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July 24, 2017

Squadron Supreme #1


“Squadron Supreme #1”
Marvel Comics, December 2015
Writer: James Robinson
Review by Neil Raymundo, 28 December 2015

It is safe to assume that US publisher Marvel Comics, flush with cash as a consequence of its purchase by entertainment giant Disney and buoyed by the success of the motion pictures based upon its characters, has the strategic goal, with the sheer number of title relaunches, reboots, and new series debuts in 2015, of attracting a new generation of fans.

Convoluted comic book continuity is a barrier to new readers. Targeting those who are not burdened by decades of comic book continuity and familiarity is a particularly good thing in the case of Squadron Supreme #1. (An indicia that Marvel Comics has placed some faith in this title is the painted cover by Alex Ross, a popular artist who is not afraid to ask for substantial sums for cover art.)

The story is set after the events of “Secret Wars”. “Secret Wars” was a continuity-based event designed by Marvel Comics to drive sales through cross-promotion. The hook to readers was to mash Marvel’s mainstream continuity in with several other alternate realities. This consolidation of realities was called “Battleworld”, the name itself plainly suggesting what was to happen amongst its denizens.

“Squadron Supreme” is a title consisting of a team of characters, who for the most part are “homages” to characters owned by DC Comics. Marvel Comics has toyed with these characters in various guises over the years, without much commercial success beyond a twelve-issue series penned by writer Mark Gruenweld and which was published in 1985-1986.

The plot of this first issue establishes the theme of this latest iteration of the characters. The characters making up Squadron Supreme are angry after losing their respective worlds in the “Secret Wars” event, and they want to do everything they can to protect their new world from perceived threats.

Squadron Supreme pick Namor as their first target. “Namor” is a character property of Marvel Comics, the creation of which dates back to World War 2, and is the mutant king of the undersea city of Atlantis. The in-story rationale to this decision is that:

a.) Atlantis has invaded the surface world in the past. This, in a chain of logic which should properly be described as “Rumsfeldian”, means it is a threat;
b.) Namor was responsible for the destruction of the world where one of the Squadron’s members, Doctor Spectrum, hails from. Vengeance is the motivator, rather than the usual superheroic altruism. There are shades of Mark Millar’s “The Authority” (2000) in the idea of a group of powerful superhumans striking a sovereign nation in revenge for genocide.

Most of the issue is spent on the Squadron fighting against Namor and the army of Atlantis. It is shamelessly similar to one of DC Comics’ plots contained in the title “Injustice: Gods Among Us” (April, 2013), down to the strategy of forcibly relocating Atlantis to the surface. Together with the fact that the members of Squadron Supreme are pastiches of the Justice League, the informed reader starts to wonder whether Squadron Supreme #1 is merely referencing or is outright engaging in copyright infringement of a plot from DC Comics.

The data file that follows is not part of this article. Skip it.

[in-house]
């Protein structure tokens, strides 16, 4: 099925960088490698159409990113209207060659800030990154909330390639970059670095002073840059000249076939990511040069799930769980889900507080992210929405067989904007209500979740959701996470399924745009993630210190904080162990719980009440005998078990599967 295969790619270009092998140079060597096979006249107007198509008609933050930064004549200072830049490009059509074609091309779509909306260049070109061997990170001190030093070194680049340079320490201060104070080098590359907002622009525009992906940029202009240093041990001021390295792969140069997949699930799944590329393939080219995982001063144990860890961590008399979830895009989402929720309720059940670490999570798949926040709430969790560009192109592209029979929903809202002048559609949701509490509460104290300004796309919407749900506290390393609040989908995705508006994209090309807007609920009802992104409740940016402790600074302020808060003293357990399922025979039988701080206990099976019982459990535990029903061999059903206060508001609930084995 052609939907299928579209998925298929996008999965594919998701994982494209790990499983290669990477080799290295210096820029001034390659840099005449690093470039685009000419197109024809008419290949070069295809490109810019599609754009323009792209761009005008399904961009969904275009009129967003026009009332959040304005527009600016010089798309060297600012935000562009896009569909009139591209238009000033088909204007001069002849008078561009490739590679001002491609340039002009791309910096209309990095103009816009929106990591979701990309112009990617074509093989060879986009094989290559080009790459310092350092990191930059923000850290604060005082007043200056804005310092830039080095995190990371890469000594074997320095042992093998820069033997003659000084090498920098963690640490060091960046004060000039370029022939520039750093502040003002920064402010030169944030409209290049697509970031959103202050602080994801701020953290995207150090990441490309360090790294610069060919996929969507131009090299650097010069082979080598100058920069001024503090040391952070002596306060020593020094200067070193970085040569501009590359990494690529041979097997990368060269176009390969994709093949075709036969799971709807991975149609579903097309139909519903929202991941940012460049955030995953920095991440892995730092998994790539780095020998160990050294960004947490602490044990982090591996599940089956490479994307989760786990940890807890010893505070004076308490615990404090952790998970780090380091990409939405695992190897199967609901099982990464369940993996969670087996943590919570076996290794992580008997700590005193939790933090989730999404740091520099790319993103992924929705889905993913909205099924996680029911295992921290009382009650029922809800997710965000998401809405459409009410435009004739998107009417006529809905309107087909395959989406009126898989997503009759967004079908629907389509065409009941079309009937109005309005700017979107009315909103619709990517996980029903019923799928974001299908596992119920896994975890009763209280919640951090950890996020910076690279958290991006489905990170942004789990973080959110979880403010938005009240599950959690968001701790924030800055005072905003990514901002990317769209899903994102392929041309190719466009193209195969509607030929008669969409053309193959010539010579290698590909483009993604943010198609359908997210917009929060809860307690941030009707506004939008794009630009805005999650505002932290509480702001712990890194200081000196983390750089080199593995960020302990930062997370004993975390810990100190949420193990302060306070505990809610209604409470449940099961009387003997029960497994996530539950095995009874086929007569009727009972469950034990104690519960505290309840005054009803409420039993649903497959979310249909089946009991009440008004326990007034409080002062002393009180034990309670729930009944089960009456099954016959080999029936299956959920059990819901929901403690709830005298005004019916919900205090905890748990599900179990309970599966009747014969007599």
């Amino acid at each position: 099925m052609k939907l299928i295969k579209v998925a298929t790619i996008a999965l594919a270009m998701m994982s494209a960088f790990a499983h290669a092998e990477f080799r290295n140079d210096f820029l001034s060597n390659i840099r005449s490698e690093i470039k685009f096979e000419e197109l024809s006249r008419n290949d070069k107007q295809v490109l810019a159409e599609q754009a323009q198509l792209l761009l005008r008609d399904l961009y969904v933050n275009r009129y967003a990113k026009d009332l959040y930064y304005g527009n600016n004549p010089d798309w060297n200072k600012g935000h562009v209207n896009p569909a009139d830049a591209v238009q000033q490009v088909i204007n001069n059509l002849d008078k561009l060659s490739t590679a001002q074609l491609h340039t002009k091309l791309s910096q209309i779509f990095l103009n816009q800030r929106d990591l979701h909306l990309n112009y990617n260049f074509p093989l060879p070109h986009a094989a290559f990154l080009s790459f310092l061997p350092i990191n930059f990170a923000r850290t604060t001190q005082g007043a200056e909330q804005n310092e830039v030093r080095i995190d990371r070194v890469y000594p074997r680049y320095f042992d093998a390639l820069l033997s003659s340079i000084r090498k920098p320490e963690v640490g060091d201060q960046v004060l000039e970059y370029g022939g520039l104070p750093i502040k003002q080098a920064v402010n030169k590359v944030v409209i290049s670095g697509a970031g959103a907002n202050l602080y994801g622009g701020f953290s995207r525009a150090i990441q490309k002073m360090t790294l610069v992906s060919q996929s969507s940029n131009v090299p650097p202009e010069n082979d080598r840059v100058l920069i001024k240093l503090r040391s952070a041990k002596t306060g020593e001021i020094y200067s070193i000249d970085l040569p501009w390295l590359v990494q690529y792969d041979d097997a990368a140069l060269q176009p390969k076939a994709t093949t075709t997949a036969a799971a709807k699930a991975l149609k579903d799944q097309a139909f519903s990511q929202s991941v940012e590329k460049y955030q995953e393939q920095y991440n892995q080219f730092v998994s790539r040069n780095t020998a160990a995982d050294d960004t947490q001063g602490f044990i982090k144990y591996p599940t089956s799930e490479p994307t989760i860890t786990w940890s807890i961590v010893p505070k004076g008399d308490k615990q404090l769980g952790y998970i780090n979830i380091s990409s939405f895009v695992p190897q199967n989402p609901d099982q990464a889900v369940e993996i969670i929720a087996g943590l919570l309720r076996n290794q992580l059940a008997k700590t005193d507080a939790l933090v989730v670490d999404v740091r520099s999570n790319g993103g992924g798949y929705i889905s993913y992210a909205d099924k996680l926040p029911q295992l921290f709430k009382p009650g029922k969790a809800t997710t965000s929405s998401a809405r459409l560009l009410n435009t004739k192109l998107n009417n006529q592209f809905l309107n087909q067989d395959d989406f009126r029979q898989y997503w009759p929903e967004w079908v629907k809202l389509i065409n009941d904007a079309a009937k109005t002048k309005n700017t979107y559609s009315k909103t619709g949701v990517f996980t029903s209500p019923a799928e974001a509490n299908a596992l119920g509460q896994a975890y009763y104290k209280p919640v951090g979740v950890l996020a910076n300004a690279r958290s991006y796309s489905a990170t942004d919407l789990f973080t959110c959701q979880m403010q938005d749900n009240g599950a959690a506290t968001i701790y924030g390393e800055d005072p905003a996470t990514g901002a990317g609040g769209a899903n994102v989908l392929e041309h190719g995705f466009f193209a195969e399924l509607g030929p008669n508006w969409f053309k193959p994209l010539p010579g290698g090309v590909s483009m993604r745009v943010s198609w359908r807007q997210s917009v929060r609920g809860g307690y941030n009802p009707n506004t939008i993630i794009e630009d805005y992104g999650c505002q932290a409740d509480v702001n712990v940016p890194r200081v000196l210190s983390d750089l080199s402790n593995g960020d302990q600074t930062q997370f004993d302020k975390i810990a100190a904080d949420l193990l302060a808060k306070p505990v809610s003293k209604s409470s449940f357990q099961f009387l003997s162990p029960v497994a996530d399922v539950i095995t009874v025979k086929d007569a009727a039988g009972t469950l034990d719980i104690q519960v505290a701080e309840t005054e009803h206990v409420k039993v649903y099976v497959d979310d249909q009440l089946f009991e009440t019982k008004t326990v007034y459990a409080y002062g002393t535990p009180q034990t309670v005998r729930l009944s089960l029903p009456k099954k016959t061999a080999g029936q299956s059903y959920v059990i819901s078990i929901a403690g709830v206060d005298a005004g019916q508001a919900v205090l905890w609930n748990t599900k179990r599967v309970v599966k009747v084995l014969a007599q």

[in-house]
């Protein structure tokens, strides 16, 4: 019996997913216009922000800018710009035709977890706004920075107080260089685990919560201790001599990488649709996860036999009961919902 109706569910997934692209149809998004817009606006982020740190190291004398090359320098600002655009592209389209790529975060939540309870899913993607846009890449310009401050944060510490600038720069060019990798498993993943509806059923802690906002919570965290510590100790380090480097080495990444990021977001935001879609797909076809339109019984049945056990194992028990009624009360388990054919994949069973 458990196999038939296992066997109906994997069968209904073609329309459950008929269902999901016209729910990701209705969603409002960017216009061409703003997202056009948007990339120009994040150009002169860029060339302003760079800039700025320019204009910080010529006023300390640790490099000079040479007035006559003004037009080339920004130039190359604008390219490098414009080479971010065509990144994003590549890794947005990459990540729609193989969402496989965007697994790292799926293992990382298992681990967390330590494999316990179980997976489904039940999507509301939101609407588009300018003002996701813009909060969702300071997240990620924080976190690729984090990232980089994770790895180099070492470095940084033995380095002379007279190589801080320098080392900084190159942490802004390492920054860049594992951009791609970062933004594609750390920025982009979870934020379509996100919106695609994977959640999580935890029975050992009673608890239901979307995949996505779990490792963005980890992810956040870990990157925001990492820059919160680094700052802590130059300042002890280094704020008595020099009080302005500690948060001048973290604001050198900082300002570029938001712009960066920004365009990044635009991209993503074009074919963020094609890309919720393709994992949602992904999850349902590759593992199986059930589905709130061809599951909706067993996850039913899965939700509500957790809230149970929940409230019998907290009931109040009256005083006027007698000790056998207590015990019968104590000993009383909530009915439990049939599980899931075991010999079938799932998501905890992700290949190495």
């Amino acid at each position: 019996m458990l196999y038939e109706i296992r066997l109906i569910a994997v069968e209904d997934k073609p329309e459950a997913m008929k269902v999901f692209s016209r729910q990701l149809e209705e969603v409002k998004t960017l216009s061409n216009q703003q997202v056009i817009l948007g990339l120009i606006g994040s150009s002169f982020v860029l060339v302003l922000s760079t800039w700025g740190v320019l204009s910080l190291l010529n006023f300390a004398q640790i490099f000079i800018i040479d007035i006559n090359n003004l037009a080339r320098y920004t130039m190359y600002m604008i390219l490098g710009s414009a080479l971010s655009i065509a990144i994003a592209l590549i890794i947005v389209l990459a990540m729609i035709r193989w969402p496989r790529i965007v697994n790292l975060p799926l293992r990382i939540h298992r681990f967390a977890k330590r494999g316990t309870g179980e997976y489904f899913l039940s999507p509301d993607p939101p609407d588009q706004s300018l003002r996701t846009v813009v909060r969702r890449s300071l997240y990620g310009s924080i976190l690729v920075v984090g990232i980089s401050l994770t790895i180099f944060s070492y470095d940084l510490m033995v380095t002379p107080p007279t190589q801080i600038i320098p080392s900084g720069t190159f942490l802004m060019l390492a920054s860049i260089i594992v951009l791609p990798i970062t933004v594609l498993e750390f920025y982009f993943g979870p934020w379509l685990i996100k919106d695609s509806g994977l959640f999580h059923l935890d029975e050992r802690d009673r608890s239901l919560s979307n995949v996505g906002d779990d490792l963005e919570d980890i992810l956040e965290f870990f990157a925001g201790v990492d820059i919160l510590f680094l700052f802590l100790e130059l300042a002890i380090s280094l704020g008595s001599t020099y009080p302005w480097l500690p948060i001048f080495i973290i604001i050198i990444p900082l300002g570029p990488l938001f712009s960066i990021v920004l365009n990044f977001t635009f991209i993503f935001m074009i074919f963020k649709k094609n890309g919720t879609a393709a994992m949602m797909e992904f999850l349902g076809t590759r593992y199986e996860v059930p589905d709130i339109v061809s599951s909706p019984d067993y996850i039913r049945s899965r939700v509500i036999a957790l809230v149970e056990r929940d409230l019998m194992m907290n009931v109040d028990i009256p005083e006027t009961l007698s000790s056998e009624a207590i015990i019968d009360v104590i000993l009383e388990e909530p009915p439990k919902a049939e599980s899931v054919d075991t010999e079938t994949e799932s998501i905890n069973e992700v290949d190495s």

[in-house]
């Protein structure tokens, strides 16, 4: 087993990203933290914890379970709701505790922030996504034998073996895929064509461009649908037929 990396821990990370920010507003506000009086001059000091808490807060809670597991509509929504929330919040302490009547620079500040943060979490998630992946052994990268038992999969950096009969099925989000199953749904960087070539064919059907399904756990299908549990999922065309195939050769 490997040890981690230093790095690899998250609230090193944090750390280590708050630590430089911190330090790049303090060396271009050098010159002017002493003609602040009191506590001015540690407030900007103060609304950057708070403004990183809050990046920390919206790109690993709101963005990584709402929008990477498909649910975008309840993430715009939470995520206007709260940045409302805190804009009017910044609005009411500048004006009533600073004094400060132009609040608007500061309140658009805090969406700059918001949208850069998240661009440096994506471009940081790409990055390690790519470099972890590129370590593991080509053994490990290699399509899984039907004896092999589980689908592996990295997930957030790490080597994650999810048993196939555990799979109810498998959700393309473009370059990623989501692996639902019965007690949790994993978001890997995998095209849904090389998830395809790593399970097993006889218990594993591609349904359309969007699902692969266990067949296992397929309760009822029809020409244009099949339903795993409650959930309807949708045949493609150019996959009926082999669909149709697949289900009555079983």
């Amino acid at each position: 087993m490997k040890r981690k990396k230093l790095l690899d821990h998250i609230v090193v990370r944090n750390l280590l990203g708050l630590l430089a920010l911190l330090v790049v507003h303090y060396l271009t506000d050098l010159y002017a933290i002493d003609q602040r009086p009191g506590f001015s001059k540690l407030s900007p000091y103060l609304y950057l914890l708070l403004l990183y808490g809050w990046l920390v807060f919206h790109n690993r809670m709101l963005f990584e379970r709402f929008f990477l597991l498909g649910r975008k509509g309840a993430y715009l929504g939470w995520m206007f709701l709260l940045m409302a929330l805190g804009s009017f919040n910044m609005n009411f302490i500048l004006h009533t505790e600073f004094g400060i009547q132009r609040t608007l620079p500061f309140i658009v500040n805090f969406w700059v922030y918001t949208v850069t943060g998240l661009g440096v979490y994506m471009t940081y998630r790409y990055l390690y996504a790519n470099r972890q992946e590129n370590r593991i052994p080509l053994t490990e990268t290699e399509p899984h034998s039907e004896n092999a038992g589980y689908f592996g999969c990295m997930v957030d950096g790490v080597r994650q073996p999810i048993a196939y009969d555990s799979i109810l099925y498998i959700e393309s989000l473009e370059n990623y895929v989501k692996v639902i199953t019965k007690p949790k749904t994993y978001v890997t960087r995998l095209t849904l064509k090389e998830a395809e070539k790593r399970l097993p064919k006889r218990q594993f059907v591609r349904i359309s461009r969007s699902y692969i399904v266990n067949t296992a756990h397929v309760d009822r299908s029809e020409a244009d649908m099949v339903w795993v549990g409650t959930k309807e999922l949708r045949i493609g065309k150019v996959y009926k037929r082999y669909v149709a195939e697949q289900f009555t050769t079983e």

Thankfully, the story changes course in the middle of the fight scene. Atlantis is destroyed by the Squadron’s erstwhile leader Hyperion and Namor is gruesomely decapitated by Hyperion’s eye beams. The Squadron subsequently explain their actions through a message broadcasted worldwide, and promise to protect the world using their own violent brand of justice. The issue ends with a team of characters forming one of many current teams of The Avengers deciding to put a stop to the Squadron. Confrontation between the characters is thereby promised in the next issue.

It is hard to judge the quality of writing for this issue. Mr Robinson, the writer, is by his curriculum vitae manifestly creatively talented. He can plainly by experience formulate a good action scene, and has an extended and interesting battle laid out in this issue.

But there are not many original ideas in the comic:

a. the Squadron’s motivation to destroy Atlantis and its ruler is rushed, flimsy, and poorly articulated in the plot;

b. the edgy attitude of the characters is a tiresome resort of writers trying to inject violent appeal into stale character properties;

c. the death of a popular character as a way of rendering the title significant no longer fools the average punter. New readers might not have enough emotional investment in the character to be affected, while old fans will not be shocked because they know Namor, a significant character in Marvel Comics’ character pantheon, will inevitably be back.

The critical and commercial success of the title “Uncanny X-Force” (2010-2012) with its “ends justifies the means” manifesto may be the inspiration for this book. But the writer of “Uncanny X-force”, Rick Remender, took care to laden that title with intelligent nuance – there are diatribes on the nature v nurture debate; a touching scene on the nature of childhood; and most importantly the characters are plagued by doubt and poignant regret as to the morality of their kills so as to cause one of them, the ultraviolent Wolverine, to eschew murder. Mr Remender took much care in “Uncanny X-force” to both balance out and to contextualise the violence. Mr Robinson seems to have missed this in scripting “Squadron Supreme #1”. The destruction of a city by superhumans and the decapitation of a foe offers cheap thrills, but no thought.

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